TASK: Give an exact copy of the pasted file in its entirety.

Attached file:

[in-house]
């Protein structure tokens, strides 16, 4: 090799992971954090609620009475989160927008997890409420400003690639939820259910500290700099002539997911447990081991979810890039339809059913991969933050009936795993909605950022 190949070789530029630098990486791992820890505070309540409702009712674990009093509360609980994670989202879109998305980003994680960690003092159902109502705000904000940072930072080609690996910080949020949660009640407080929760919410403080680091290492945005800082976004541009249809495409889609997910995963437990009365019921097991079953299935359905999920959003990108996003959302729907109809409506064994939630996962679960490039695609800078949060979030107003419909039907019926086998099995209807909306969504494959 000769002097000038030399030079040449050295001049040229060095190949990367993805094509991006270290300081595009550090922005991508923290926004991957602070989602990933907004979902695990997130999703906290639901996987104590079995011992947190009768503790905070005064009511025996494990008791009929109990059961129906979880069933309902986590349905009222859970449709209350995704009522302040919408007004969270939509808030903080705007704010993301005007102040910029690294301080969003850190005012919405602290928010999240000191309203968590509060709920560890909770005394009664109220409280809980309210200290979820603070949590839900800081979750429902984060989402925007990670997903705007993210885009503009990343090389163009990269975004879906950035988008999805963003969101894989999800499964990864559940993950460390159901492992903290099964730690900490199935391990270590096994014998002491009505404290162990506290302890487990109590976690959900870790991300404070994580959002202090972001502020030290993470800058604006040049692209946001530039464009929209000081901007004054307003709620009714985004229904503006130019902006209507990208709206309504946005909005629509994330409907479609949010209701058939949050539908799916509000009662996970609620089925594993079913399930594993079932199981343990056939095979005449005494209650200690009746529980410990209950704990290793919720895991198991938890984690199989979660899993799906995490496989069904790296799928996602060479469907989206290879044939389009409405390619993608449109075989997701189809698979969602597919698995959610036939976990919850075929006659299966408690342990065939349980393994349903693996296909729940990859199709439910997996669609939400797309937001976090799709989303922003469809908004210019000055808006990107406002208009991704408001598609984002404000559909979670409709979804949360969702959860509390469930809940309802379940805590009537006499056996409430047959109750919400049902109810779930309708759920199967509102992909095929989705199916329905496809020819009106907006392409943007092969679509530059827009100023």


[in-house]
């Protein structure tokens, strides 16, 4: 090799992971954090609620009475989160927008997890409420400003690639939820259910500290700099002539997911447990081991979810890039339809059913991969933050009936795993909605950022 190949070789530029630098990486791992820890505070309540409702009712674990009093509360609980994670989202879109998305980003994680960690003092159902109502705000904000940072930072080609690996910080949020949660009640407080929760919410403080680091290492945005800082976004541009249809495409889609997910995963437990009365019921097991079953299935359905999920959003990108996003959302729907109809409506064994939630996962679960490039695609800078949060979030107003419909039907019926086998099995209807909306969504494959 000769002097000038030399030079040449050295001049040229060095190949990367993805094509991006270290300081595009550090922005991508923290926004991957602070989602990933907004979902695990997130999703906290639901996987104590079995011992947190009768503790905070005064009511025996494990008791009929109990059961129906979880069933309902986590349905009222859970449709209350995704009522302040919408007004969270939509808030903080705007704010993301005007102040910029690294301080969003850190005012919405602290928010999240000191309203968590509060709920560890909770005394009664109220409280809980309210200290979820603070949590839900800081979750429902984060989402925007990670997903705007993210885009503009990343090389163009990269975004879906950035988008999805963003969101894989999800499964990864559940993950460390159901492992903290099964730690900490199935391990270590096994014998002491009505404290162990506290302890487990109590976690959900870790991300404070994580959002202090972001502020030290993470800058604006040049692209946001530039464009929209000081901007004054307003709620009714985004229904503006130019902006209507990208709206309504946005909005629509994330409907479609949010209701058939949050539908799916509000009662996970609620089925594993079913399930594993079932199981343990056939095979005449005494209650200690009746529980410990209950704990290793919720895991198991938890984690199989979660899993799906995490496989069904790296799928996602060479469907989206290879044939389009409405390619993608449109075989997701189809698979969602597919698995959610036939976990919850075929006659299966408690342990065939349980393994349903693996296909729940990859199709439910997996669609939400797309937001976090799709989303922003469809908004210019000055808006990107406002208009991704408001598609984002404000559909979670409709979804949360969702959860509390469930809940309802379940805590009537006499056996409430047959109750919400049902109810779930309708759920199967509102992909095929989705199916329905496809020819009106907006392409943007092969679509530059827009100023």